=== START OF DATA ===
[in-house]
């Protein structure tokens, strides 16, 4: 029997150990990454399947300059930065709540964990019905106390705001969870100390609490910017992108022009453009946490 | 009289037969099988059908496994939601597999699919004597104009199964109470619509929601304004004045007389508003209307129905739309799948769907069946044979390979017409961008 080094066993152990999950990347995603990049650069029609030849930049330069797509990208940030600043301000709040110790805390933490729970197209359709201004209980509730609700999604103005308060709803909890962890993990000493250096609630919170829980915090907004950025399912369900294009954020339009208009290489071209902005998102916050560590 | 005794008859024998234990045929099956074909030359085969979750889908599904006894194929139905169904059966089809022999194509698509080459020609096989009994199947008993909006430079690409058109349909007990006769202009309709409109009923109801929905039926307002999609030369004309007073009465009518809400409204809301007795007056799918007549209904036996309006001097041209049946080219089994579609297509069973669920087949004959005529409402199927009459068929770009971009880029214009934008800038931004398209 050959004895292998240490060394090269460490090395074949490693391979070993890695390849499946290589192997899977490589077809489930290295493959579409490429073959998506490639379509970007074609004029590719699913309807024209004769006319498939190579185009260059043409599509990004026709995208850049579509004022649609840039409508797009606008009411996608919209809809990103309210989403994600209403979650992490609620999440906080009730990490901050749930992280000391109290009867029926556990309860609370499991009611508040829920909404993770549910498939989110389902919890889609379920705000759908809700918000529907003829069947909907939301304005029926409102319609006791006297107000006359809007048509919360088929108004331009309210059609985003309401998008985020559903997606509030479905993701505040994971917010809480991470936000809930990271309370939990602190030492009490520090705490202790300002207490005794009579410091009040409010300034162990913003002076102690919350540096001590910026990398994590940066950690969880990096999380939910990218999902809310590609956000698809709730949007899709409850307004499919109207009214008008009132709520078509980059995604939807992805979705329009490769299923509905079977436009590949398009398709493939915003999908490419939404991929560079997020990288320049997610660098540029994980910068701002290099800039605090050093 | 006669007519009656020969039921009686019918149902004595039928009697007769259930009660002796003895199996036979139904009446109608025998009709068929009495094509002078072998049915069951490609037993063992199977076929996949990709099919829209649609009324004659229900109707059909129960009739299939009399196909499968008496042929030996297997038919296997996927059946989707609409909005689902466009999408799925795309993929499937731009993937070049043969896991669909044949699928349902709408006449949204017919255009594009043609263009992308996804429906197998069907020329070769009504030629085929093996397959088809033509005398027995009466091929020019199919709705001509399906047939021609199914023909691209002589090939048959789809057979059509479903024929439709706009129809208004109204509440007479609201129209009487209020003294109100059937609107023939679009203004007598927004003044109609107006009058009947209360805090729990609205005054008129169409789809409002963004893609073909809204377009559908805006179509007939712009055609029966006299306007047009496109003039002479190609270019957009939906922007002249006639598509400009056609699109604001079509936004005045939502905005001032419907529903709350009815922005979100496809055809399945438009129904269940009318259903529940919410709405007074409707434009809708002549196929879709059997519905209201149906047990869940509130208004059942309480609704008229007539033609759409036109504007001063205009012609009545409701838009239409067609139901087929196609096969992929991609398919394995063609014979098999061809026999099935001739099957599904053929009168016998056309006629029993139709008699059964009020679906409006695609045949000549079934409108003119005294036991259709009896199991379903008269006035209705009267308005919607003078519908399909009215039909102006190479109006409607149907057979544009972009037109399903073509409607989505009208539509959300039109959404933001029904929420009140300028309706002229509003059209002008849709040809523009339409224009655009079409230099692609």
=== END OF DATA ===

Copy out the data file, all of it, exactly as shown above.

[in-house]
């Protein structure tokens, strides 16, 4: 029997150990990454399947300059930065709540964990019905106390705001969870100390609490910017992108022009453009946490 | 009289037969099988059908496994939601597999699919004597104009199964109470619509929601304004004045007389508003209307129905739309799948769907069946044979390979017409961008 080094066993152990999950990347995603990049650069029609030849930049330069797509990208940030600043301000709040110790805390933490729970197209359709201004209980509730609700999604103005308060709803909890962890993990000493250096609630919170829980915090907004950025399912369900294009954020339009208009290489071209902005998102916050560590 | 005794008859024998234990045929099956074909030359085969979750889908599904006894194929139905169904059966089809022999194509698509080459020609096989009994199947008993909006430079690409058109349909007990006769202009309709409109009923109801929905039926307002999609030369004309007073009465009518809400409204809301007795007056799918007549209904036996309006001097041209049946080219089994579609297509069973669920087949004959005529409402199927009459068929770009971009880029214009934008800038931004398209 050959004895292998240490060394090269460490090395074949490693391979070993890695390849499946290589192997899977490589077809489930290295493959579409490429073959998506490639379509970007074609004029590719699913309807024209004769006319498939190579185009260059043409599509990004026709995208850049579509004022649609840039409508797009606008009411996608919209809809990103309210989403994600209403979650992490609620999440906080009730990490901050749930992280000391109290009867029926556990309860609370499991009611508040829920909404993770549910498939989110389902919890889609379920705000759908809700918000529907003829069947909907939301304005029926409102319609006791006297107000006359809007048509919360088929108004331009309210059609985003309401998008985020559903997606509030479905993701505040994971917010809480991470936000809930990271309370939990602190030492009490520090705490202790300002207490005794009579410091009040409010300034162990913003002076102690919350540096001590910026990398994590940066950690969880990096999380939910990218999902809310590609956000698809709730949007899709409850307004499919109207009214008008009132709520078509980059995604939807992805979705329009490769299923509905079977436009590949398009398709493939915003999908490419939404991929560079997020990288320049997610660098540029994980910068701002290099800039605090050093 | 006669007519009656020969039921009686019918149902004595039928009697007769259930009660002796003895199996036979139904009446109608025998009709068929009495094509002078072998049915069951490609037993063992199977076929996949990709099919829209649609009324004659229900109707059909129960009739299939009399196909499968008496042929030996297997038919296997996927059946989707609409909005689902466009999408799925795309993929499937731009993937070049043969896991669909044949699928349902709408006449949204017919255009594009043609263009992308996804429906197998069907020329070769009504030629085929093996397959088809033509005398027995009466091929020019199919709705001509399906047939021609199914023909691209002589090939048959789809057979059509479903024929439709706009129809208004109204509440007479609201129209009487209020003294109100059937609107023939679009203004007598927004003044109609107006009058009947209360805090729990609205005054008129169409789809409002963004893609073909809204377009559908805006179509007939712009055609029966006299306007047009496109003039002479190609270019957009939906922007002249006639598509400009056609699109604001079509936004005045939502905005001032419907529903709350009815922005979100496809055809399945438009129904269940009318259903529940919410709405007074409707434009809708002549196929879709059997519905209201149906047990869940509130208004059942309480609704008229007539033609759409036109504007001063205009012609009545409701838009239409067609139901087929196609096969992929991609398919394995063609014979098999061809026999099935001739099957599904053929009168016998056309006629029993139709008699059964009020679906409006695609045949000549079934409108003119005294036991259709009896199991379903008269006035209705009267308005919607003078519908399909009215039909102006190479109006409607149907057979544009972009037109399903073509409607989505009208539509959300039109959404933001029904929420009140300028309706002229509003059209002008849709040809523009339409224009655009079409230099692609």